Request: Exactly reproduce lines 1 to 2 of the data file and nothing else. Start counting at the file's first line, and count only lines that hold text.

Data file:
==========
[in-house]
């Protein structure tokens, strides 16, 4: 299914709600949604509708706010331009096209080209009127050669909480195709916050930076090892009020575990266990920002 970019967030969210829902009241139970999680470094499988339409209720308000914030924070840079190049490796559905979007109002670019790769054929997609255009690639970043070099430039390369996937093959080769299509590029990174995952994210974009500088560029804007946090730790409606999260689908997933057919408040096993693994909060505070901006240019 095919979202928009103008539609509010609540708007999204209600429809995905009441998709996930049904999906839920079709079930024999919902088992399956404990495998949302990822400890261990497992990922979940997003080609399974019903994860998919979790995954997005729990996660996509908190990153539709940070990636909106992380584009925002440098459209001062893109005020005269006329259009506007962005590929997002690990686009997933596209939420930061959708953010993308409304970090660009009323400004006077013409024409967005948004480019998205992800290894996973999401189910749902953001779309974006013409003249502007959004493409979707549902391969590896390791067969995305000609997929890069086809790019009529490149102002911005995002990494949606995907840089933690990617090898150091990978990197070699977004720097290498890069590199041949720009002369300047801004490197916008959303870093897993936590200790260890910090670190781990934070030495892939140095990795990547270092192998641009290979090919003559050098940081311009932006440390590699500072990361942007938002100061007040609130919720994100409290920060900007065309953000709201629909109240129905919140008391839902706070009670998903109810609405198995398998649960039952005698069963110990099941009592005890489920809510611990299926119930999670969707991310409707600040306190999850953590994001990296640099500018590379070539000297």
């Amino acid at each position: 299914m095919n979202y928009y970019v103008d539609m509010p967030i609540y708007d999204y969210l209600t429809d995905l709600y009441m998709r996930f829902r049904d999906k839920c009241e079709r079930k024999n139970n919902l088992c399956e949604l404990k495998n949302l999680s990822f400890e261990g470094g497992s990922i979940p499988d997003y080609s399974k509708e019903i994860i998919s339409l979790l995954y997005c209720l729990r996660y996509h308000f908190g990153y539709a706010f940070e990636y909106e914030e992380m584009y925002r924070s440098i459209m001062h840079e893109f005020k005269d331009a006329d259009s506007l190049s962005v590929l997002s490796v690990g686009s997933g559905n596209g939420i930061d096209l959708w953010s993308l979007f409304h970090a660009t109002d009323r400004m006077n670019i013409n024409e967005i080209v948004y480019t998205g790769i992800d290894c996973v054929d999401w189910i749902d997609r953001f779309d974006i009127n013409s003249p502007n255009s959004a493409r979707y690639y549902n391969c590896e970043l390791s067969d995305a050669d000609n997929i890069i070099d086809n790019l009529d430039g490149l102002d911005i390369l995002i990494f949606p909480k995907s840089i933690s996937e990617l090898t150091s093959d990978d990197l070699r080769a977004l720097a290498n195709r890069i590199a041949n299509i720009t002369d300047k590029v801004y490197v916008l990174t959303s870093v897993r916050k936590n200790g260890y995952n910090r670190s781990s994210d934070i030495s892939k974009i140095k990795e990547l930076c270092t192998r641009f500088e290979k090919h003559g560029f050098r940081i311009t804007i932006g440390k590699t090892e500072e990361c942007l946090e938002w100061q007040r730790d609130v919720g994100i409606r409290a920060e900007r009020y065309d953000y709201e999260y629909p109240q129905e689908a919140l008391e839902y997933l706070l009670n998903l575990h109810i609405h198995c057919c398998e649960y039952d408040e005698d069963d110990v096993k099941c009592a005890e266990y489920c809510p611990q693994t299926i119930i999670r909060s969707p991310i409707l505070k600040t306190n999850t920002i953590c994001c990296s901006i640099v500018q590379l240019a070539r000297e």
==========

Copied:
[in-house]
């Protein structure tokens, strides 16, 4: 299914709600949604509708706010331009096209080209009127050669909480195709916050930076090892009020575990266990920002 970019967030969210829902009241139970999680470094499988339409209720308000914030924070840079190049490796559905979007109002670019790769054929997609255009690639970043070099430039390369996937093959080769299509590029990174995952994210974009500088560029804007946090730790409606999260689908997933057919408040096993693994909060505070901006240019 095919979202928009103008539609509010609540708007999204209600429809995905009441998709996930049904999906839920079709079930024999919902088992399956404990495998949302990822400890261990497992990922979940997003080609399974019903994860998919979790995954997005729990996660996509908190990153539709940070990636909106992380584009925002440098459209001062893109005020005269006329259009506007962005590929997002690990686009997933596209939420930061959708953010993308409304970090660009009323400004006077013409024409967005948004480019998205992800290894996973999401189910749902953001779309974006013409003249502007959004493409979707549902391969590896390791067969995305000609997929890069086809790019009529490149102002911005995002990494949606995907840089933690990617090898150091990978990197070699977004720097290498890069590199041949720009002369300047801004490197916008959303870093897993936590200790260890910090670190781990934070030495892939140095990795990547270092192998641009290979090919003559050098940081311009932006440390590699500072990361942007938002100061007040609130919720994100409290920060900007065309953000709201629909109240129905919140008391839902706070009670998903109810609405198995398998649960039952005698069963110990099941009592005890489920809510611990299926119930999670969707991310409707600040306190999850953590994001990296640099500018590379070539000297």